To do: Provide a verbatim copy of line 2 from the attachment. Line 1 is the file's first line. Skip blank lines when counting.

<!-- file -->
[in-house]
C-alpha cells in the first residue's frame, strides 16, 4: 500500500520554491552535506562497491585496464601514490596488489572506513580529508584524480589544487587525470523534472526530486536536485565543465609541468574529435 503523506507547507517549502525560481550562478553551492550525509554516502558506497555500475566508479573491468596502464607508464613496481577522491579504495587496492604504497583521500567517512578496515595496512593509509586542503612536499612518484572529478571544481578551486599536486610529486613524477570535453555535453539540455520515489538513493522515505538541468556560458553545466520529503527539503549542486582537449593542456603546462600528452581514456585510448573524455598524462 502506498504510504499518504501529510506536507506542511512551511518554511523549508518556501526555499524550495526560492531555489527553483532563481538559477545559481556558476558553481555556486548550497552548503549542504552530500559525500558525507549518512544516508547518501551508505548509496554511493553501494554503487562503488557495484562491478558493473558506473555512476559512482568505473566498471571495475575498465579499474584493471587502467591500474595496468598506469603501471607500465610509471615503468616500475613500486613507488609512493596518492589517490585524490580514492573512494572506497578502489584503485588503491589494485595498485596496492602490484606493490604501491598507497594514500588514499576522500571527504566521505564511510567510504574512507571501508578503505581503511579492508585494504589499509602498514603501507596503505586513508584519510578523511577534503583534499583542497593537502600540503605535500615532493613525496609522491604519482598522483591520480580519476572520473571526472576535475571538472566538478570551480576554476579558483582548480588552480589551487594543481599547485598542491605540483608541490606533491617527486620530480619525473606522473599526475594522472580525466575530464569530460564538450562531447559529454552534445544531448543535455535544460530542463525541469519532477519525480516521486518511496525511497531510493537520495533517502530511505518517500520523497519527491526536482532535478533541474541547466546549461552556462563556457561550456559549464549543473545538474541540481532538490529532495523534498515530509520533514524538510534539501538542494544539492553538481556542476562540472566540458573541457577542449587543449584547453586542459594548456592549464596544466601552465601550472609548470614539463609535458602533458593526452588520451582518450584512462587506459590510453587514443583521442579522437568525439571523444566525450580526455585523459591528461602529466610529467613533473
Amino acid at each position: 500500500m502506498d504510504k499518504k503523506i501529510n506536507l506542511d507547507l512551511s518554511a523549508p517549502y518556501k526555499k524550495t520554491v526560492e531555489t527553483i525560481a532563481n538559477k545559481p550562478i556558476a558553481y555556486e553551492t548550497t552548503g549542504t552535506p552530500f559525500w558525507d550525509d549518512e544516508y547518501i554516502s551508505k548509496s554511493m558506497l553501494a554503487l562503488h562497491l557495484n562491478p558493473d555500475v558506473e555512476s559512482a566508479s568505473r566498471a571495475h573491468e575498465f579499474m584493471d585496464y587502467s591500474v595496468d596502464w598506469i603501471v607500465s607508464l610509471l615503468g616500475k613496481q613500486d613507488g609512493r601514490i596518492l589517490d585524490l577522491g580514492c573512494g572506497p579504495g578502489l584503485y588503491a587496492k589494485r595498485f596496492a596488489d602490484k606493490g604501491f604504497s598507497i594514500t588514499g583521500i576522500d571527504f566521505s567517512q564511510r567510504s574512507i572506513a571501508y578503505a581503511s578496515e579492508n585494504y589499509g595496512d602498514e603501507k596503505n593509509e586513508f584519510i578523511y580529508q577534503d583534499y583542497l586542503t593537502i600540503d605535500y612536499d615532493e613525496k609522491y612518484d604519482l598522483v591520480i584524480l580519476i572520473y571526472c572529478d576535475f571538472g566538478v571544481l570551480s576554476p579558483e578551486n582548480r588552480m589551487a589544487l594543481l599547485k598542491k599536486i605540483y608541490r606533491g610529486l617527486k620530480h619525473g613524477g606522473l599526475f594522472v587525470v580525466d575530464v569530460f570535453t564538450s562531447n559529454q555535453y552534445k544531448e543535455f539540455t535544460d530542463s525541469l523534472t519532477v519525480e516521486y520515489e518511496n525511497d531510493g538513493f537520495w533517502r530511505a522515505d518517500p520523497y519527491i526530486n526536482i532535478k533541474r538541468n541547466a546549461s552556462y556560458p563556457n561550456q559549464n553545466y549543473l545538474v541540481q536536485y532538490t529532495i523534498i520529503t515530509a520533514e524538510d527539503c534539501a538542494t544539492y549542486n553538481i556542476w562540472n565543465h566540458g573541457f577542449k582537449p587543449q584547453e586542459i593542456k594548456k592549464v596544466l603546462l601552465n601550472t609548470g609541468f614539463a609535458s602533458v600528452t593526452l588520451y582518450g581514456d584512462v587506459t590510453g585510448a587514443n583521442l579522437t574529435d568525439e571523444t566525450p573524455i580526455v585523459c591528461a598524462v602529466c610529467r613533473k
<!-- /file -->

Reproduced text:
C-alpha cells in the first residue's frame, strides 16, 4: 500500500520554491552535506562497491585496464601514490596488489572506513580529508584524480589544487587525470523534472526530486536536485565543465609541468574529435 503523506507547507517549502525560481550562478553551492550525509554516502558506497555500475566508479573491468596502464607508464613496481577522491579504495587496492604504497583521500567517512578496515595496512593509509586542503612536499612518484572529478571544481578551486599536486610529486613524477570535453555535453539540455520515489538513493522515505538541468556560458553545466520529503527539503549542486582537449593542456603546462600528452581514456585510448573524455598524462 502506498504510504499518504501529510506536507506542511512551511518554511523549508518556501526555499524550495526560492531555489527553483532563481538559477545559481556558476558553481555556486548550497552548503549542504552530500559525500558525507549518512544516508547518501551508505548509496554511493553501494554503487562503488557495484562491478558493473558506473555512476559512482568505473566498471571495475575498465579499474584493471587502467591500474595496468598506469603501471607500465610509471615503468616500475613500486613507488609512493596518492589517490585524490580514492573512494572506497578502489584503485588503491589494485595498485596496492602490484606493490604501491598507497594514500588514499576522500571527504566521505564511510567510504574512507571501508578503505581503511579492508585494504589499509602498514603501507596503505586513508584519510578523511577534503583534499583542497593537502600540503605535500615532493613525496609522491604519482598522483591520480580519476572520473571526472576535475571538472566538478570551480576554476579558483582548480588552480589551487594543481599547485598542491605540483608541490606533491617527486620530480619525473606522473599526475594522472580525466575530464569530460564538450562531447559529454552534445544531448543535455535544460530542463525541469519532477519525480516521486518511496525511497531510493537520495533517502530511505518517500520523497519527491526536482532535478533541474541547466546549461552556462563556457561550456559549464549543473545538474541540481532538490529532495523534498515530509520533514524538510534539501538542494544539492553538481556542476562540472566540458573541457577542449587543449584547453586542459594548456592549464596544466601552465601550472609548470614539463609535458602533458593526452588520451582518450584512462587506459590510453587514443583521442579522437568525439571523444566525450580526455585523459591528461602529466610529467613533473